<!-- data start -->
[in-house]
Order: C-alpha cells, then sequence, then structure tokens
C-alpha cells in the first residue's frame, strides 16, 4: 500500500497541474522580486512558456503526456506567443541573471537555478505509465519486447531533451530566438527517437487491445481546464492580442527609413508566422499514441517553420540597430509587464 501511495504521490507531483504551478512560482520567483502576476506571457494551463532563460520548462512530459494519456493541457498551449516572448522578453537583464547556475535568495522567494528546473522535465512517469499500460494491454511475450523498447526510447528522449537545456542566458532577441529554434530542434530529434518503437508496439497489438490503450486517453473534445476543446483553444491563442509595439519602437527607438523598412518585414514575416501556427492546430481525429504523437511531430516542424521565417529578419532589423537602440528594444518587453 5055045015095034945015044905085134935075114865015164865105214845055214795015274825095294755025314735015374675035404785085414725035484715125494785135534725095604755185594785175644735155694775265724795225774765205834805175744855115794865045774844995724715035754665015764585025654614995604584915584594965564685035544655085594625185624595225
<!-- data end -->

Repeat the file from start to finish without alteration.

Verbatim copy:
[in-house]
Order: C-alpha cells, then sequence, then structure tokens
C-alpha cells in the first residue's frame, strides 16, 4: 500500500497541474522580486512558456503526456506567443541573471537555478505509465519486447531533451530566438527517437487491445481546464492580442527609413508566422499514441517553420540597430509587464 501511495504521490507531483504551478512560482520567483502576476506571457494551463532563460520548462512530459494519456493541457498551449516572448522578453537583464547556475535568495522567494528546473522535465512517469499500460494491454511475450523498447526510447528522449537545456542566458532577441529554434530542434530529434518503437508496439497489438490503450486517453473534445476543446483553444491563442509595439519602437527607438523598412518585414514575416501556427492546430481525429504523437511531430516542424521565417529578419532589423537602440528594444518587453 5055045015095034945015044905085134935075114865015164865105214845055214795015274825095294755025314735015374675035404785085414725035484715125494785135534725095604755185594785175644735155694775265724795225774765205834805175744855115794865045774844995724715035754665015764585025654614995604584915584594965564685035544655085594625185624595225